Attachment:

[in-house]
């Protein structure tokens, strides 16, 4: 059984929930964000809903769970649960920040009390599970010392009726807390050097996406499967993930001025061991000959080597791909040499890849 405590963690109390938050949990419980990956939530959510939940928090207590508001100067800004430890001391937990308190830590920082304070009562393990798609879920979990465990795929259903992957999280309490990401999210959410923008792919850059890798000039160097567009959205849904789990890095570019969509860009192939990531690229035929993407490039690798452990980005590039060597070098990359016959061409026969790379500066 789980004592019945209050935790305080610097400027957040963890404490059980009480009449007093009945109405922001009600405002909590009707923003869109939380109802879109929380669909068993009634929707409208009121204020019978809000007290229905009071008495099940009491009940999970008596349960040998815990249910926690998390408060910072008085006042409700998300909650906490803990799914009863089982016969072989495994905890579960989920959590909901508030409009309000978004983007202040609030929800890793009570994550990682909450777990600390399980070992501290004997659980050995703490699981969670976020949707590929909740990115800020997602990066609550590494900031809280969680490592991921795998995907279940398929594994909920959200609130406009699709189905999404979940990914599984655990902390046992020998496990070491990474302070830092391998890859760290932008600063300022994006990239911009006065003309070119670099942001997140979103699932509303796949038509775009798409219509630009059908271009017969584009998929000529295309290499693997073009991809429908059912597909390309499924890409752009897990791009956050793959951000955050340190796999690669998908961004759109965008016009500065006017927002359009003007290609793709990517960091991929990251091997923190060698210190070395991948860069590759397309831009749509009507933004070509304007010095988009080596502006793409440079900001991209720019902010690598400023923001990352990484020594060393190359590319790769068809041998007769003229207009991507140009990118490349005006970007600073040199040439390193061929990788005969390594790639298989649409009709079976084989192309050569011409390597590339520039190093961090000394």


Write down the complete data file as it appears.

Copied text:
[in-house]
């Protein structure tokens, strides 16, 4: 059984929930964000809903769970649960920040009390599970010392009726807390050097996406499967993930001025061991000959080597791909040499890849 405590963690109390938050949990419980990956939530959510939940928090207590508001100067800004430890001391937990308190830590920082304070009562393990798609879920979990465990795929259903992957999280309490990401999210959410923008792919850059890798000039160097567009959205849904789990890095570019969509860009192939990531690229035929993407490039690798452990980005590039060597070098990359016959061409026969790379500066 789980004592019945209050935790305080610097400027957040963890404490059980009480009449007093009945109405922001009600405002909590009707923003869109939380109802879109929380669909068993009634929707409208009121204020019978809000007290229905009071008495099940009491009940999970008596349960040998815990249910926690998390408060910072008085006042409700998300909650906490803990799914009863089982016969072989495994905890579960989920959590909901508030409009309000978004983007202040609030929800890793009570994550990682909450777990600390399980070992501290004997659980050995703490699981969670976020949707590929909740990115800020997602990066609550590494900031809280969680490592991921795998995907279940398929594994909920959200609130406009699709189905999404979940990914599984655990902390046992020998496990070491990474302070830092391998890859760290932008600063300022994006990239911009006065003309070119670099942001997140979103699932509303796949038509775009798409219509630009059908271009017969584009998929000529295309290499693997073009991809429908059912597909390309499924890409752009897990791009956050793959951000955050340190796999690669998908961004759109965008016009500065006017927002359009003007290609793709990517960091991929990251091997923190060698210190070395991948860069590759397309831009749509009507933004070509304007010095988009080596502006793409440079900001991209720019902010690598400023923001990352990484020594060393190359590319790769068809041998007769003229207009991507140009990118490349005006970007600073040199040439390193061929990788005969390594790639298989649409009709079976084989192309050569011409390597590339520039190093961090000394």